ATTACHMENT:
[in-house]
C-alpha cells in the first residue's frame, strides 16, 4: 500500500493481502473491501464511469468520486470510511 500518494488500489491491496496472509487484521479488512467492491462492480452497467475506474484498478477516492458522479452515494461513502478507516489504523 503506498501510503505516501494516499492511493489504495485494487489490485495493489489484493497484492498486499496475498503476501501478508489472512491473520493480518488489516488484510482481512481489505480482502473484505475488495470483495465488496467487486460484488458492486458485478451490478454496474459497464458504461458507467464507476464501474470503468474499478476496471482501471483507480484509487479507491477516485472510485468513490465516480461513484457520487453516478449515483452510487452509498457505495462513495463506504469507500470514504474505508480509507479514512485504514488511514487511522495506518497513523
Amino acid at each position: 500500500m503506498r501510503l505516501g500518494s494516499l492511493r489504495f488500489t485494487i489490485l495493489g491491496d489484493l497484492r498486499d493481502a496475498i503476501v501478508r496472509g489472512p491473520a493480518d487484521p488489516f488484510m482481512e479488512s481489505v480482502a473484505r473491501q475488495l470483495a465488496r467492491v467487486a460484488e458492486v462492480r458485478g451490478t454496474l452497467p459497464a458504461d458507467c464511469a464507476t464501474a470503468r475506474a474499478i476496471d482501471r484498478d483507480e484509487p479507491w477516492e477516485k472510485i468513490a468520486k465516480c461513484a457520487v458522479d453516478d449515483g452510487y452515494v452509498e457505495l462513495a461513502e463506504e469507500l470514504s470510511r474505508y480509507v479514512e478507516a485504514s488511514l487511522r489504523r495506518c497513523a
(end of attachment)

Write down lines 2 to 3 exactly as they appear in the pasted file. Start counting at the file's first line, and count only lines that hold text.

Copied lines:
C-alpha cells in the first residue's frame, strides 16, 4: 500500500493481502473491501464511469468520486470510511 500518494488500489491491496496472509487484521479488512467492491462492480452497467475506474484498478477516492458522479452515494461513502478507516489504523 503506498501510503505516501494516499492511493489504495485494487489490485495493489489484493497484492498486499496475498503476501501478508489472512491473520493480518488489516488484510482481512481489505480482502473484505475488495470483495465488496467487486460484488458492486458485478451490478454496474459497464458504461458507467464507476464501474470503468474499478476496471482501471483507480484509487479507491477516485472510485468513490465516480461513484457520487453516478449515483452510487452509498457505495462513495463506504469507500470514504474505508480509507479514512485504514488511514487511522495506518497513523
Amino acid at each position: 500500500m503506498r501510503l505516501g500518494s494516499l492511493r489504495f488500489t485494487i489490485l495493489g491491496d489484493l497484492r498486499d493481502a496475498i503476501v501478508r496472509g489472512p491473520a493480518d487484521p488489516f488484510m482481512e479488512s481489505v480482502a473484505r473491501q475488495l470483495a465488496r467492491v467487486a460484488e458492486v462492480r458485478g451490478t454496474l452497467p459497464a458504461d458507467c464511469a464507476t464501474a470503468r475506474a474499478i476496471d482501471r484498478d483507480e484509487p479507491w477516492e477516485k472510485i468513490a468520486k465516480c461513484a457520487v458522479d453516478d449515483g452510487y452515494v452509498e457505495l462513495a461513502e463506504e469507500l470514504s470510511r474505508y480509507v479514512e478507516a485504514s488511514l487511522r489504523r495506518c497513523a